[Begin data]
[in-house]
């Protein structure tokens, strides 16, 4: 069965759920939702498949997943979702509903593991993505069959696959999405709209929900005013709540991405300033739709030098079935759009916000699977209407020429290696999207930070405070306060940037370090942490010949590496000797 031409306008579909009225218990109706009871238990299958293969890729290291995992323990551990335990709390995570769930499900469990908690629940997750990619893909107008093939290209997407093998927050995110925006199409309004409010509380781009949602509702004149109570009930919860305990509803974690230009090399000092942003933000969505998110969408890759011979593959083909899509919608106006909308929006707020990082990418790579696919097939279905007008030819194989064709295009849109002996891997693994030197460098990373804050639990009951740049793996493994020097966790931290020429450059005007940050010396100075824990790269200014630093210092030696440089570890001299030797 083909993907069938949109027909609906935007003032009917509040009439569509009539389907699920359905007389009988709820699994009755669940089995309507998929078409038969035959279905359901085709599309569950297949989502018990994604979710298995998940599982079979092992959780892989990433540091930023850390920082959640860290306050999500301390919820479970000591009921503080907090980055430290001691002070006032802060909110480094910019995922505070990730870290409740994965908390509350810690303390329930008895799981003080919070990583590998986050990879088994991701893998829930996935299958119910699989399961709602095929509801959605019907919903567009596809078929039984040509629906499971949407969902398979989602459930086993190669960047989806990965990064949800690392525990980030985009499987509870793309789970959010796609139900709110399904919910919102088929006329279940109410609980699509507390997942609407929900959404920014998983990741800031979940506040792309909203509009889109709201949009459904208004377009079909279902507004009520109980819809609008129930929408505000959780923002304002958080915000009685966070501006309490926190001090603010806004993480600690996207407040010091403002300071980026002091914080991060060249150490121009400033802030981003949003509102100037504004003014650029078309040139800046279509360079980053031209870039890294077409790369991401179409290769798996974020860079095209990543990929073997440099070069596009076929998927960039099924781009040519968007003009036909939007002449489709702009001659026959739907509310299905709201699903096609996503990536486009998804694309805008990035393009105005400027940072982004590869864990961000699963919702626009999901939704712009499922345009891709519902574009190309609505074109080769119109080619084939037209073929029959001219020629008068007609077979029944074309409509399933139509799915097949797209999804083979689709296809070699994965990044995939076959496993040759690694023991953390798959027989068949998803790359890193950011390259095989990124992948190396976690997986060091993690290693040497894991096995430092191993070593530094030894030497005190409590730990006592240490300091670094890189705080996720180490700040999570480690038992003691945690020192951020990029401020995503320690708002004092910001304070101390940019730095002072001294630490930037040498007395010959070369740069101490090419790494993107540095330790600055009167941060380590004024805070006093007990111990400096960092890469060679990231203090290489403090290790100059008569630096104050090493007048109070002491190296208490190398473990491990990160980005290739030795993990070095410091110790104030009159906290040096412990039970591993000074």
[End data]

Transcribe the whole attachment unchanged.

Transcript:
[in-house]
């Protein structure tokens, strides 16, 4: 069965759920939702498949997943979702509903593991993505069959696959999405709209929900005013709540991405300033739709030098079935759009916000699977209407020429290696999207930070405070306060940037370090942490010949590496000797 031409306008579909009225218990109706009871238990299958293969890729290291995992323990551990335990709390995570769930499900469990908690629940997750990619893909107008093939290209997407093998927050995110925006199409309004409010509380781009949602509702004149109570009930919860305990509803974690230009090399000092942003933000969505998110969408890759011979593959083909899509919608106006909308929006707020990082990418790579696919097939279905007008030819194989064709295009849109002996891997693994030197460098990373804050639990009951740049793996493994020097966790931290020429450059005007940050010396100075824990790269200014630093210092030696440089570890001299030797 083909993907069938949109027909609906935007003032009917509040009439569509009539389907699920359905007389009988709820699994009755669940089995309507998929078409038969035959279905359901085709599309569950297949989502018990994604979710298995998940599982079979092992959780892989990433540091930023850390920082959640860290306050999500301390919820479970000591009921503080907090980055430290001691002070006032802060909110480094910019995922505070990730870290409740994965908390509350810690303390329930008895799981003080919070990583590998986050990879088994991701893998829930996935299958119910699989399961709602095929509801959605019907919903567009596809078929039984040509629906499971949407969902398979989602459930086993190669960047989806990965990064949800690392525990980030985009499987509870793309789970959010796609139900709110399904919910919102088929006329279940109410609980699509507390997942609407929900959404920014998983990741800031979940506040792309909203509009889109709201949009459904208004377009079909279902507004009520109980819809609008129930929408505000959780923002304002958080915000009685966070501006309490926190001090603010806004993480600690996207407040010091403002300071980026002091914080991060060249150490121009400033802030981003949003509102100037504004003014650029078309040139800046279509360079980053031209870039890294077409790369991401179409290769798996974020860079095209990543990929073997440099070069596009076929998927960039099924781009040519968007003009036909939007002449489709702009001659026959739907509310299905709201699903096609996503990536486009998804694309805008990035393009105005400027940072982004590869864990961000699963919702626009999901939704712009499922345009891709519902574009190309609505074109080769119109080619084939037209073929029959001219020629008068007609077979029944074309409509399933139509799915097949797209999804083979689709296809070699994965990044995939076959496993040759690694023991953390798959027989068949998803790359890193950011390259095989990124992948190396976690997986060091993690290693040497894991096995430092191993070593530094030894030497005190409590730990006592240490300091670094890189705080996720180490700040999570480690038992003691945690020192951020990029401020995503320690708002004092910001304070101390940019730095002072001294630490930037040498007395010959070369740069101490090419790494993107540095330790600055009167941060380590004024805070006093007990111990400096960092890469060679990231203090290489403090290790100059008569630096104050090493007048109070002491190296208490190398473990491990990160980005290739030795993990070095410091110790104030009159906290040096412990039970591993000074």